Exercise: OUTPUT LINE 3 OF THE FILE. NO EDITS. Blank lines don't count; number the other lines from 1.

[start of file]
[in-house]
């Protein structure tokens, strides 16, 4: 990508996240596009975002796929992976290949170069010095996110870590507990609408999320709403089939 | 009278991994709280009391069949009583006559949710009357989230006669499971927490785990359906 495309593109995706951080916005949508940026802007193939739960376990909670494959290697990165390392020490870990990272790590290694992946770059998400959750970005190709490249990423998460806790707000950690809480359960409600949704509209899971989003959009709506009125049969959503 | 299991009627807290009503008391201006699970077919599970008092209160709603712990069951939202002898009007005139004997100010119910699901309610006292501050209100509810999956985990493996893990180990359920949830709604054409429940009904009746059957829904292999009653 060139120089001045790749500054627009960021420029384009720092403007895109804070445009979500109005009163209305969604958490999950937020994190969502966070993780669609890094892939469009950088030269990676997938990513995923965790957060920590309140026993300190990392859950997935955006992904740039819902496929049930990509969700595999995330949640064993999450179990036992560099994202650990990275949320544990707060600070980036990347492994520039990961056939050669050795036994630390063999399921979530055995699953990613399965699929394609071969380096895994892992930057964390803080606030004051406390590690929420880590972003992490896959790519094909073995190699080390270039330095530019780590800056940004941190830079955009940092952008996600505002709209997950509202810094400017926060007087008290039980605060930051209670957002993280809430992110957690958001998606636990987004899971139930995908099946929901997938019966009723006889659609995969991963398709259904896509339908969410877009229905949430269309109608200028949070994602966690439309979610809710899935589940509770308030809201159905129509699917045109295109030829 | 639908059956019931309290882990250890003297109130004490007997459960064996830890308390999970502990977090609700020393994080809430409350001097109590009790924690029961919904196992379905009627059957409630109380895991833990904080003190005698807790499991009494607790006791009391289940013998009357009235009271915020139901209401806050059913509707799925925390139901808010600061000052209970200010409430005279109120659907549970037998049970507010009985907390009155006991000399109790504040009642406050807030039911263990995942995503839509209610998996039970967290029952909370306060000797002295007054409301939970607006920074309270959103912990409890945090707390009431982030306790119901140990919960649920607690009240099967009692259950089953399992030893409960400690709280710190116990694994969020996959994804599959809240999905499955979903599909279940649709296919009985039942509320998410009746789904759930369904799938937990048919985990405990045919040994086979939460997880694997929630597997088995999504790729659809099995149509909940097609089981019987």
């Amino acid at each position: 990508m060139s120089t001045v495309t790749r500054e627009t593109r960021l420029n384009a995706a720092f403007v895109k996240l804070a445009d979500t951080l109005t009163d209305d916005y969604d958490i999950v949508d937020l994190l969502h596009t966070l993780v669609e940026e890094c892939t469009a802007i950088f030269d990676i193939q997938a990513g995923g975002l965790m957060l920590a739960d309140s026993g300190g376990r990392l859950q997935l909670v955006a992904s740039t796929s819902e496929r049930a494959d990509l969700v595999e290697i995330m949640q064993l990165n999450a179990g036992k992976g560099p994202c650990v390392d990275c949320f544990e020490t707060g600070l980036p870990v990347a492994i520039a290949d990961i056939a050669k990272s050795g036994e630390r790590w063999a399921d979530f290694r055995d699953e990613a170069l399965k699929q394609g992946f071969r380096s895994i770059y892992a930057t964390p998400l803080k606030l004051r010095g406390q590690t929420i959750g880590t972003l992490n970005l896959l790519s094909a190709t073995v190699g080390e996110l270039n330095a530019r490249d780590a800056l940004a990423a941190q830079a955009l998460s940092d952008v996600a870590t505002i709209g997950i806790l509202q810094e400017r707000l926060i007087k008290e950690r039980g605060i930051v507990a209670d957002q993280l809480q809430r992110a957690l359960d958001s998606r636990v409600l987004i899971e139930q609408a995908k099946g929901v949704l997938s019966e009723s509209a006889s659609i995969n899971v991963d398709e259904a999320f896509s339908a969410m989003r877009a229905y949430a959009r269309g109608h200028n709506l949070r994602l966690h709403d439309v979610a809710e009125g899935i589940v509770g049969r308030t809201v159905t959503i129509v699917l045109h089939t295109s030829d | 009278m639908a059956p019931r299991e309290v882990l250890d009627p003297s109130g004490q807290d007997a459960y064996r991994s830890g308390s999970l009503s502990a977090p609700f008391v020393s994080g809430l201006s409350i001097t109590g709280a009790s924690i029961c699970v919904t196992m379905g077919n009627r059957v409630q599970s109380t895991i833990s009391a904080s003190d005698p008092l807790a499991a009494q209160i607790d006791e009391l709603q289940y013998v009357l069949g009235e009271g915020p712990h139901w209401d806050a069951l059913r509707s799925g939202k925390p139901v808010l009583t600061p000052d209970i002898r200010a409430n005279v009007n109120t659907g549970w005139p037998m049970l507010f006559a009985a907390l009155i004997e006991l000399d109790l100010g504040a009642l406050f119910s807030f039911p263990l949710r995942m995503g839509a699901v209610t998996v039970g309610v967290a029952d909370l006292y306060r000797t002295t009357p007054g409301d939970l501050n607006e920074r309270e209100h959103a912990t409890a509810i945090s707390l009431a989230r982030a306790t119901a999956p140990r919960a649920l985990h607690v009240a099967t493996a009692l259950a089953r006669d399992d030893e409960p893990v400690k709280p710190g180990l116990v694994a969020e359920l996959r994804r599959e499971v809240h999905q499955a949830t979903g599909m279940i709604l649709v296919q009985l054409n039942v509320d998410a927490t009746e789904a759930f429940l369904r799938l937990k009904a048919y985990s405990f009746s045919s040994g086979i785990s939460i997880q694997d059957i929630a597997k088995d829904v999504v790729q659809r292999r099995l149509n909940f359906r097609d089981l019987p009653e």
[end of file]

């Amino acid at each position: 990508m060139s120089t001045v495309t790749r500054e627009t593109r960021l420029n384009a995706a720092f403007v895109k996240l804070a445009d979500t951080l109005t009163d209305d916005y969604d958490i999950v949508d937020l994190l969502h596009t966070l993780v669609e940026e890094c892939t469009a802007i950088f030269d990676i193939q997938a990513g995923g975002l965790m957060l920590a739960d309140s026993g300190g376990r990392l859950q997935l909670v955006a992904s740039t796929s819902e496929r049930a494959d990509l969700v595999e290697i995330m949640q064993l990165n999450a179990g036992k992976g560099p994202c650990v390392d990275c949320f544990e020490t707060g600070l980036p870990v990347a492994i520039a290949d990961i056939a050669k990272s050795g036994e630390r790590w063999a399921d979530f290694r055995d699953e990613a170069l399965k699929q394609g992946f071969r380096s895994i770059y892992a930057t964390p998400l803080k606030l004051r010095g406390q590690t929420i959750g880590t972003l992490n970005l896959l790519s094909a190709t073995v190699g080390e996110l270039n330095a530019r490249d780590a800056l940004a990423a941190q830079a955009l998460s940092d952008v996600a870590t505002i709209g997950i806790l509202q810094e400017r707000l926060i007087k008290e950690r039980g605060i930051v507990a209670d957002q993280l809480q809430r992110a957690l359960d958001s998606r636990v409600l987004i899971e139930q609408a995908k099946g929901v949704l997938s019966e009723s509209a006889s659609i995969n899971v991963d398709e259904a999320f896509s339908a969410m989003r877009a229905y949430a959009r269309g109608h200028n709506l949070r994602l966690h709403d439309v979610a809710e009125g899935i589940v509770g049969r308030t809201v159905t959503i129509v699917l045109h089939t295109s030829d | 009278m639908a059956p019931r299991e309290v882990l250890d009627p003297s109130g004490q807290d007997a459960y064996r991994s830890g308390s999970l009503s502990a977090p609700f008391v020393s994080g809430l201006s409350i001097t109590g709280a009790s924690i029961c699970v919904t196992m379905g077919n009627r059957v409630q599970s109380t895991i833990s009391a904080s003190d005698p008092l807790a499991a009494q209160i607790d006791e009391l709603q289940y013998v009357l069949g009235e009271g915020p712990h139901w209401d806050a069951l059913r509707s799925g939202k925390p139901v808010l009583t600061p000052d209970i002898r200010a409430n005279v009007n109120t659907g549970w005139p037998m049970l507010f006559a009985a907390l009155i004997e006991l000399d109790l100010g504040a009642l406050f119910s807030f039911p263990l949710r995942m995503g839509a699901v209610t998996v039970g309610v967290a029952d909370l006292y306060r000797t002295t009357p007054g409301d939970l501050n607006e920074r309270e209100h959103a912990t409890a509810i945090s707390l009431a989230r982030a306790t119901a999956p140990r919960a649920l985990h607690v009240a099967t493996a009692l259950a089953r006669d399992d030893e409960p893990v400690k709280p710190g180990l116990v694994a969020e359920l996959r994804r599959e499971v809240h999905q499955a949830t979903g599909m279940i709604l649709v296919q009985l054409n039942v509320d998410a927490t009746e789904a759930f429940l369904r799938l937990k009904a048919y985990s405990f009746s045919s040994g086979i785990s939460i997880q694997d059957i929630a597997k088995d829904v999504v790729q659809r292999r099995l149509n909940f359906r097609d089981l019987p009653e």